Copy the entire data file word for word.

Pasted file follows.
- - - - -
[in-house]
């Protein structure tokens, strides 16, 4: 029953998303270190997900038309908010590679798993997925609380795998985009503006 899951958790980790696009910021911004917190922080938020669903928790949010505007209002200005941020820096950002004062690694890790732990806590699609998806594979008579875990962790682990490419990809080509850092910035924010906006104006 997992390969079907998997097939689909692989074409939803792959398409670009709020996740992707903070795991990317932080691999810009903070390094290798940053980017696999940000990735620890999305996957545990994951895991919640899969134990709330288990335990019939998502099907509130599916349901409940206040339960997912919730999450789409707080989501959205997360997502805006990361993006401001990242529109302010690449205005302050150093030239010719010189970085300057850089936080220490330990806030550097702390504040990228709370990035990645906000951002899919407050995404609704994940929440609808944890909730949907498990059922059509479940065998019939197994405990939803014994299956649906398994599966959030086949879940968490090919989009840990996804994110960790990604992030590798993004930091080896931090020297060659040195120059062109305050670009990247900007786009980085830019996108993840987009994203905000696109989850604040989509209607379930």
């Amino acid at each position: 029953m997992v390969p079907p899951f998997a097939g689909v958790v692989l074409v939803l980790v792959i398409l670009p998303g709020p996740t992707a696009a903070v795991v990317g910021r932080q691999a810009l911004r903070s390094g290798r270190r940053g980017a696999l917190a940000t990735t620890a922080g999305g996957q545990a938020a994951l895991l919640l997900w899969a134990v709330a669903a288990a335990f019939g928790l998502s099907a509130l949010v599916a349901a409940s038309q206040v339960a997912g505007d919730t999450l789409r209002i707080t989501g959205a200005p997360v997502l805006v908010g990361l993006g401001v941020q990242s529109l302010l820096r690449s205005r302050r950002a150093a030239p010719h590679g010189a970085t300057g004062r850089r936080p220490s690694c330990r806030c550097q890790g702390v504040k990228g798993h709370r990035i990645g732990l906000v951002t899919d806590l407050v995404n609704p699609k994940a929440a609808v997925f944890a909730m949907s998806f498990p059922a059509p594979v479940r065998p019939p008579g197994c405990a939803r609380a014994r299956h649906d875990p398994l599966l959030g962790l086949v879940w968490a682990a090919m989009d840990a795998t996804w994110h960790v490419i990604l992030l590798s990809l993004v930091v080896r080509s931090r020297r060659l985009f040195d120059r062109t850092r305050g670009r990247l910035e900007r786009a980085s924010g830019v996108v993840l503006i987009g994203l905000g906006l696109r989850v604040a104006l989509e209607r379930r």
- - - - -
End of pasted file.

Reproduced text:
[in-house]
């Protein structure tokens, strides 16, 4: 029953998303270190997900038309908010590679798993997925609380795998985009503006 899951958790980790696009910021911004917190922080938020669903928790949010505007209002200005941020820096950002004062690694890790732990806590699609998806594979008579875990962790682990490419990809080509850092910035924010906006104006 997992390969079907998997097939689909692989074409939803792959398409670009709020996740992707903070795991990317932080691999810009903070390094290798940053980017696999940000990735620890999305996957545990994951895991919640899969134990709330288990335990019939998502099907509130599916349901409940206040339960997912919730999450789409707080989501959205997360997502805006990361993006401001990242529109302010690449205005302050150093030239010719010189970085300057850089936080220490330990806030550097702390504040990228709370990035990645906000951002899919407050995404609704994940929440609808944890909730949907498990059922059509479940065998019939197994405990939803014994299956649906398994599966959030086949879940968490090919989009840990996804994110960790990604992030590798993004930091080896931090020297060659040195120059062109305050670009990247900007786009980085830019996108993840987009994203905000696109989850604040989509209607379930």
């Amino acid at each position: 029953m997992v390969p079907p899951f998997a097939g689909v958790v692989l074409v939803l980790v792959i398409l670009p998303g709020p996740t992707a696009a903070v795991v990317g910021r932080q691999a810009l911004r903070s390094g290798r270190r940053g980017a696999l917190a940000t990735t620890a922080g999305g996957q545990a938020a994951l895991l919640l997900w899969a134990v709330a669903a288990a335990f019939g928790l998502s099907a509130l949010v599916a349901a409940s038309q206040v339960a997912g505007d919730t999450l789409r209002i707080t989501g959205a200005p997360v997502l805006v908010g990361l993006g401001v941020q990242s529109l302010l820096r690449s205005r302050r950002a150093a030239p010719h590679g010189a970085t300057g004062r850089r936080p220490s690694c330990r806030c550097q890790g702390v504040k990228g798993h709370r990035i990645g732990l906000v951002t899919d806590l407050v995404n609704p699609k994940a929440a609808v997925f944890a909730m949907s998806f498990p059922a059509p594979v479940r065998p019939p008579g197994c405990a939803r609380a014994r299956h649906d875990p398994l599966l959030g962790l086949v879940w968490a682990a090919m989009d840990a795998t996804w994110h960790v490419i990604l992030l590798s990809l993004v930091v080896r080509s931090r020297r060659l985009f040195d120059r062109t850092r305050g670009r990247l910035e900007r786009a980085s924010g830019v996108v993840l503006i987009g994203l905000g906006l696109r989850v604040a104006l989509e209607r379930r």